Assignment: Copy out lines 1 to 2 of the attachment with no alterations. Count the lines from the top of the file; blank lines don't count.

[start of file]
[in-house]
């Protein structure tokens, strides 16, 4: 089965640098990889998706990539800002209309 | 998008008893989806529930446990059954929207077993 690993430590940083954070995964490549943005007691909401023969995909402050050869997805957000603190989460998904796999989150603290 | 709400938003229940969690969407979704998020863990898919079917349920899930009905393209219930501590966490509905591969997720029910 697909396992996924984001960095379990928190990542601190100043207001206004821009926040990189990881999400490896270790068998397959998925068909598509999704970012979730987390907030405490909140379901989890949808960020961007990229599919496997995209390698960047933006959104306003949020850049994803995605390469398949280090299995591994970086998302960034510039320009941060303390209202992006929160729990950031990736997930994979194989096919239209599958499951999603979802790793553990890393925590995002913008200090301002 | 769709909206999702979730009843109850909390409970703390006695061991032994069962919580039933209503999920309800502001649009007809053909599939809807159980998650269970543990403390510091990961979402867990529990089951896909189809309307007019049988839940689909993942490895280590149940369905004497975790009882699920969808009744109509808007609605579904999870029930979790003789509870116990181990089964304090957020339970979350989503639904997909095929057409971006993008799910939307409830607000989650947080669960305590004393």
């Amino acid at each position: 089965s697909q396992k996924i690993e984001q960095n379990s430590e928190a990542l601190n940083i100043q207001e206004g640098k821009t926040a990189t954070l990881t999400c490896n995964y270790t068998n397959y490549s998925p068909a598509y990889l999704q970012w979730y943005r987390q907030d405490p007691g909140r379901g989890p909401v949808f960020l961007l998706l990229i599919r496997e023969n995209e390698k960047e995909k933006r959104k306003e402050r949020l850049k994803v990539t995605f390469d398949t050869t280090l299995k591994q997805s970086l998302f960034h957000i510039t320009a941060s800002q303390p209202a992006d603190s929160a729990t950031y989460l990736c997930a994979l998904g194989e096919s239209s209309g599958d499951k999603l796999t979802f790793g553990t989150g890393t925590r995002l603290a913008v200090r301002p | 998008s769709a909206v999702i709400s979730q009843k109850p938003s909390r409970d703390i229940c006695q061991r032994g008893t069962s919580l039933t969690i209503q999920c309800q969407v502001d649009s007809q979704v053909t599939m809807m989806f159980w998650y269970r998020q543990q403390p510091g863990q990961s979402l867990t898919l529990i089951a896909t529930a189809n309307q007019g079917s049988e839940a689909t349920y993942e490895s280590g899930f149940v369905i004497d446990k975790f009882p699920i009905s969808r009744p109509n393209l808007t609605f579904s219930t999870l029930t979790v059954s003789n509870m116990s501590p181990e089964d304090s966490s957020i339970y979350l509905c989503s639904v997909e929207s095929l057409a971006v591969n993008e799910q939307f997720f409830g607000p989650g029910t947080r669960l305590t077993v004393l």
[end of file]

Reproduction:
[in-house]
């Protein structure tokens, strides 16, 4: 089965640098990889998706990539800002209309 | 998008008893989806529930446990059954929207077993 690993430590940083954070995964490549943005007691909401023969995909402050050869997805957000603190989460998904796999989150603290 | 709400938003229940969690969407979704998020863990898919079917349920899930009905393209219930501590966490509905591969997720029910 697909396992996924984001960095379990928190990542601190100043207001206004821009926040990189990881999400490896270790068998397959998925068909598509999704970012979730987390907030405490909140379901989890949808960020961007990229599919496997995209390698960047933006959104306003949020850049994803995605390469398949280090299995591994970086998302960034510039320009941060303390209202992006929160729990950031990736997930994979194989096919239209599958499951999603979802790793553990890393925590995002913008200090301002 | 769709909206999702979730009843109850909390409970703390006695061991032994069962919580039933209503999920309800502001649009007809053909599939809807159980998650269970543990403390510091990961979402867990529990089951896909189809309307007019049988839940689909993942490895280590149940369905004497975790009882699920969808009744109509808007609605579904999870029930979790003789509870116990181990089964304090957020339970979350989503639904997909095929057409971006993008799910939307409830607000989650947080669960305590004393």